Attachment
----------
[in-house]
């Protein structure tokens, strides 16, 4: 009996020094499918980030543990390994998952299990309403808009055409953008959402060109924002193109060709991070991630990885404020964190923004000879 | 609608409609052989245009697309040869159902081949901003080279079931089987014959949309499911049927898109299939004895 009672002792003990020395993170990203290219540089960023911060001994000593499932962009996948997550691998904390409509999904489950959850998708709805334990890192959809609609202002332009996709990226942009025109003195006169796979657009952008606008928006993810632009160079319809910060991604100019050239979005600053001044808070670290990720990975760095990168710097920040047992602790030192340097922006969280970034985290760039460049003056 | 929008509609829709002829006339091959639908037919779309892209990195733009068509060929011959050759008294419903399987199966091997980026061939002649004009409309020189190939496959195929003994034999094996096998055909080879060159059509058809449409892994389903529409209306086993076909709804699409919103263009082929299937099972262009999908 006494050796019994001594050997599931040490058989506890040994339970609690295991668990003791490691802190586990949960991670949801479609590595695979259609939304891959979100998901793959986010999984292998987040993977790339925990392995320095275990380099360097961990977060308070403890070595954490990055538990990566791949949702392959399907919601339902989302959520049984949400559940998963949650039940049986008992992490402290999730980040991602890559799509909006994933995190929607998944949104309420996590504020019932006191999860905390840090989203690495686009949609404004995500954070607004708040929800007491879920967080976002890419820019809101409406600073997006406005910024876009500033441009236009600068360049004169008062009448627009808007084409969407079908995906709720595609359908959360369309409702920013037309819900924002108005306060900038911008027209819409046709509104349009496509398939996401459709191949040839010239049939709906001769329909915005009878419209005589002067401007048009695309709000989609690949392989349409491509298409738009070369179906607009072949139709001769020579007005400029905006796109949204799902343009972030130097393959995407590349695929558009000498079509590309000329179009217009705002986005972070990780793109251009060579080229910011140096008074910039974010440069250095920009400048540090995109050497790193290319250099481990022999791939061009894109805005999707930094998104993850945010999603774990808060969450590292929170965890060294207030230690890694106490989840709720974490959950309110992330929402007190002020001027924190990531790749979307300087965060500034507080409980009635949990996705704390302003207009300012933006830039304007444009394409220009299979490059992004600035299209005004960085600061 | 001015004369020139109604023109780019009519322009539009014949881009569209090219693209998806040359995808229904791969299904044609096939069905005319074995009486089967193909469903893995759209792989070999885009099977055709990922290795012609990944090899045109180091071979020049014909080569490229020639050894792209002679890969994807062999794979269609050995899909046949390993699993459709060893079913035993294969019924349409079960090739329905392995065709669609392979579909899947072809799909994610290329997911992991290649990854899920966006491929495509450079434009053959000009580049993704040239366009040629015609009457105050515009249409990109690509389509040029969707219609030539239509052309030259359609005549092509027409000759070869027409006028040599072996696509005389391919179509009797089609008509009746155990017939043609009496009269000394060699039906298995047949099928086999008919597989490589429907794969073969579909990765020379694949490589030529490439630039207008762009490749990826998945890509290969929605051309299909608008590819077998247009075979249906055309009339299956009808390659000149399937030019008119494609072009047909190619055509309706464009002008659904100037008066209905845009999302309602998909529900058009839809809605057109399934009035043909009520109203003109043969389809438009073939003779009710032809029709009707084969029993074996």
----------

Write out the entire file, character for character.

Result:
[in-house]
């Protein structure tokens, strides 16, 4: 009996020094499918980030543990390994998952299990309403808009055409953008959402060109924002193109060709991070991630990885404020964190923004000879 | 609608409609052989245009697309040869159902081949901003080279079931089987014959949309499911049927898109299939004895 009672002792003990020395993170990203290219540089960023911060001994000593499932962009996948997550691998904390409509999904489950959850998708709805334990890192959809609609202002332009996709990226942009025109003195006169796979657009952008606008928006993810632009160079319809910060991604100019050239979005600053001044808070670290990720990975760095990168710097920040047992602790030192340097922006969280970034985290760039460049003056 | 929008509609829709002829006339091959639908037919779309892209990195733009068509060929011959050759008294419903399987199966091997980026061939002649004009409309020189190939496959195929003994034999094996096998055909080879060159059509058809449409892994389903529409209306086993076909709804699409919103263009082929299937099972262009999908 006494050796019994001594050997599931040490058989506890040994339970609690295991668990003791490691802190586990949960991670949801479609590595695979259609939304891959979100998901793959986010999984292998987040993977790339925990392995320095275990380099360097961990977060308070403890070595954490990055538990990566791949949702392959399907919601339902989302959520049984949400559940998963949650039940049986008992992490402290999730980040991602890559799509909006994933995190929607998944949104309420996590504020019932006191999860905390840090989203690495686009949609404004995500954070607004708040929800007491879920967080976002890419820019809101409406600073997006406005910024876009500033441009236009600068360049004169008062009448627009808007084409969407079908995906709720595609359908959360369309409702920013037309819900924002108005306060900038911008027209819409046709509104349009496509398939996401459709191949040839010239049939709906001769329909915005009878419209005589002067401007048009695309709000989609690949392989349409491509298409738009070369179906607009072949139709001769020579007005400029905006796109949204799902343009972030130097393959995407590349695929558009000498079509590309000329179009217009705002986005972070990780793109251009060579080229910011140096008074910039974010440069250095920009400048540090995109050497790193290319250099481990022999791939061009894109805005999707930094998104993850945010999603774990808060969450590292929170965890060294207030230690890694106490989840709720974490959950309110992330929402007190002020001027924190990531790749979307300087965060500034507080409980009635949990996705704390302003207009300012933006830039304007444009394409220009299979490059992004600035299209005004960085600061 | 001015004369020139109604023109780019009519322009539009014949881009569209090219693209998806040359995808229904791969299904044609096939069905005319074995009486089967193909469903893995759209792989070999885009099977055709990922290795012609990944090899045109180091071979020049014909080569490229020639050894792209002679890969994807062999794979269609050995899909046949390993699993459709060893079913035993294969019924349409079960090739329905392995065709669609392979579909899947072809799909994610290329997911992991290649990854899920966006491929495509450079434009053959000009580049993704040239366009040629015609009457105050515009249409990109690509389509040029969707219609030539239509052309030259359609005549092509027409000759070869027409006028040599072996696509005389391919179509009797089609008509009746155990017939043609009496009269000394060699039906298995047949099928086999008919597989490589429907794969073969579909990765020379694949490589030529490439630039207008762009490749990826998945890509290969929605051309299909608008590819077998247009075979249906055309009339299956009808390659000149399937030019008119494609072009047909190619055509309706464009002008659904100037008066209905845009999302309602998909529900058009839809809605057109399934009035043909009520109203003109043969389809438009073939003779009710032809029709009707084969029993074996």